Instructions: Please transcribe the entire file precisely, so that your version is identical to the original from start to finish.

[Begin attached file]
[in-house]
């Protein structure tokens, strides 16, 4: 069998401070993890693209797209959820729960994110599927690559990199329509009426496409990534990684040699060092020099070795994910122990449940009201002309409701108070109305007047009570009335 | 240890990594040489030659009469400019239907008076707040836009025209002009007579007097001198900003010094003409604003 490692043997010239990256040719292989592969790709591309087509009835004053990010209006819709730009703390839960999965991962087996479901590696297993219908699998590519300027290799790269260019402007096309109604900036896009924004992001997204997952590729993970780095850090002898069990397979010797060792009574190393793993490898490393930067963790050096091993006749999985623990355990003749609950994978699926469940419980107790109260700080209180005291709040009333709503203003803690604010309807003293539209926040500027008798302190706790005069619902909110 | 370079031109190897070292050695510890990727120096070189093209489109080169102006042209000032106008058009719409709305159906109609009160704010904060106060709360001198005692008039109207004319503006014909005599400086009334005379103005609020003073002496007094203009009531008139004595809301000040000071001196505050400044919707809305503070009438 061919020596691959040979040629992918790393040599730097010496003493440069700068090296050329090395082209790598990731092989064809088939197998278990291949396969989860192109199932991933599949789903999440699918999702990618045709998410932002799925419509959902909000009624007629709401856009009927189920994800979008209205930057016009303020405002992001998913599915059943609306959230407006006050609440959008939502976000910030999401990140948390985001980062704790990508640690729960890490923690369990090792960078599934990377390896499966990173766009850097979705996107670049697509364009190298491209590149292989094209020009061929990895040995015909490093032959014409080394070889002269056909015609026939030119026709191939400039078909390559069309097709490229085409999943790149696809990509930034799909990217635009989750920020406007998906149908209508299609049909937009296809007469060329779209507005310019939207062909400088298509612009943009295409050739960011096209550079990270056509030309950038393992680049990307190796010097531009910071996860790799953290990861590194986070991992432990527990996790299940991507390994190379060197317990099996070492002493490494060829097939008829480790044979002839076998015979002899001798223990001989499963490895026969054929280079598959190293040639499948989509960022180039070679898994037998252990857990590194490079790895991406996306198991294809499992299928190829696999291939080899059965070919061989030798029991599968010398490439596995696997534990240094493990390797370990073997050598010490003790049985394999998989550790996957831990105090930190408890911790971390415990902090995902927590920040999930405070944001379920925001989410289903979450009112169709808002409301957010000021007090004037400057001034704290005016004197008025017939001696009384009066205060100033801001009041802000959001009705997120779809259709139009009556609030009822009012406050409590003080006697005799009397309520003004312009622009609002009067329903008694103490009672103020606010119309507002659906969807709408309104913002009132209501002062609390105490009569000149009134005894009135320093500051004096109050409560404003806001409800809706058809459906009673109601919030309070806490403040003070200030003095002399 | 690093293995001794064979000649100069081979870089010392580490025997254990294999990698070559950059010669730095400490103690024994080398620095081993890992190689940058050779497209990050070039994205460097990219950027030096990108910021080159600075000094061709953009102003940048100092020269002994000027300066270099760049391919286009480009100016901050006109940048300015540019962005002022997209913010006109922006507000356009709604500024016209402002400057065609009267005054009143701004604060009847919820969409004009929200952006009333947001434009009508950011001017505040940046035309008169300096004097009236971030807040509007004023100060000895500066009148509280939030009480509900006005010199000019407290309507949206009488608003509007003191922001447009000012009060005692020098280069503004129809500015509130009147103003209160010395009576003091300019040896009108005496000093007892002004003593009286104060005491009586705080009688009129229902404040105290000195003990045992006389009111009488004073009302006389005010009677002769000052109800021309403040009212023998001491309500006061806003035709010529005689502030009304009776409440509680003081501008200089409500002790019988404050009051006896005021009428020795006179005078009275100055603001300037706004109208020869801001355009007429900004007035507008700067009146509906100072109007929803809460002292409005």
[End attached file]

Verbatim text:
[in-house]
């Protein structure tokens, strides 16, 4: 069998401070993890693209797209959820729960994110599927690559990199329509009426496409990534990684040699060092020099070795994910122990449940009201002309409701108070109305007047009570009335 | 240890990594040489030659009469400019239907008076707040836009025209002009007579007097001198900003010094003409604003 490692043997010239990256040719292989592969790709591309087509009835004053990010209006819709730009703390839960999965991962087996479901590696297993219908699998590519300027290799790269260019402007096309109604900036896009924004992001997204997952590729993970780095850090002898069990397979010797060792009574190393793993490898490393930067963790050096091993006749999985623990355990003749609950994978699926469940419980107790109260700080209180005291709040009333709503203003803690604010309807003293539209926040500027008798302190706790005069619902909110 | 370079031109190897070292050695510890990727120096070189093209489109080169102006042209000032106008058009719409709305159906109609009160704010904060106060709360001198005692008039109207004319503006014909005599400086009334005379103005609020003073002496007094203009009531008139004595809301000040000071001196505050400044919707809305503070009438 061919020596691959040979040629992918790393040599730097010496003493440069700068090296050329090395082209790598990731092989064809088939197998278990291949396969989860192109199932991933599949789903999440699918999702990618045709998410932002799925419509959902909000009624007629709401856009009927189920994800979008209205930057016009303020405002992001998913599915059943609306959230407006006050609440959008939502976000910030999401990140948390985001980062704790990508640690729960890490923690369990090792960078599934990377390896499966990173766009850097979705996107670049697509364009190298491209590149292989094209020009061929990895040995015909490093032959014409080394070889002269056909015609026939030119026709191939400039078909390559069309097709490229085409999943790149696809990509930034799909990217635009989750920020406007998906149908209508299609049909937009296809007469060329779209507005310019939207062909400088298509612009943009295409050739960011096209550079990270056509030309950038393992680049990307190796010097531009910071996860790799953290990861590194986070991992432990527990996790299940991507390994190379060197317990099996070492002493490494060829097939008829480790044979002839076998015979002899001798223990001989499963490895026969054929280079598959190293040639499948989509960022180039070679898994037998252990857990590194490079790895991406996306198991294809499992299928190829696999291939080899059965070919061989030798029991599968010398490439596995696997534990240094493990390797370990073997050598010490003790049985394999998989550790996957831990105090930190408890911790971390415990902090995902927590920040999930405070944001379920925001989410289903979450009112169709808002409301957010000021007090004037400057001034704290005016004197008025017939001696009384009066205060100033801001009041802000959001009705997120779809259709139009009556609030009822009012406050409590003080006697005799009397309520003004312009622009609002009067329903008694103490009672103020606010119309507002659906969807709408309104913002009132209501002062609390105490009569000149009134005894009135320093500051004096109050409560404003806001409800809706058809459906009673109601919030309070806490403040003070200030003095002399 | 690093293995001794064979000649100069081979870089010392580490025997254990294999990698070559950059010669730095400490103690024994080398620095081993890992190689940058050779497209990050070039994205460097990219950027030096990108910021080159600075000094061709953009102003940048100092020269002994000027300066270099760049391919286009480009100016901050006109940048300015540019962005002022997209913010006109922006507000356009709604500024016209402002400057065609009267005054009143701004604060009847919820969409004009929200952006009333947001434009009508950011001017505040940046035309008169300096004097009236971030807040509007004023100060000895500066009148509280939030009480509900006005010199000019407290309507949206009488608003509007003191922001447009000012009060005692020098280069503004129809500015509130009147103003209160010395009576003091300019040896009108005496000093007892002004003593009286104060005491009586705080009688009129229902404040105290000195003990045992006389009111009488004073009302006389005010009677002769000052109800021309403040009212023998001491309500006061806003035709010529005689502030009304009776409440509680003081501008200089409500002790019988404050009051006896005021009428020795006179005078009275100055603001300037706004109208020869801001355009007429900004007035507008700067009146509906100072109007929803809460002292409005």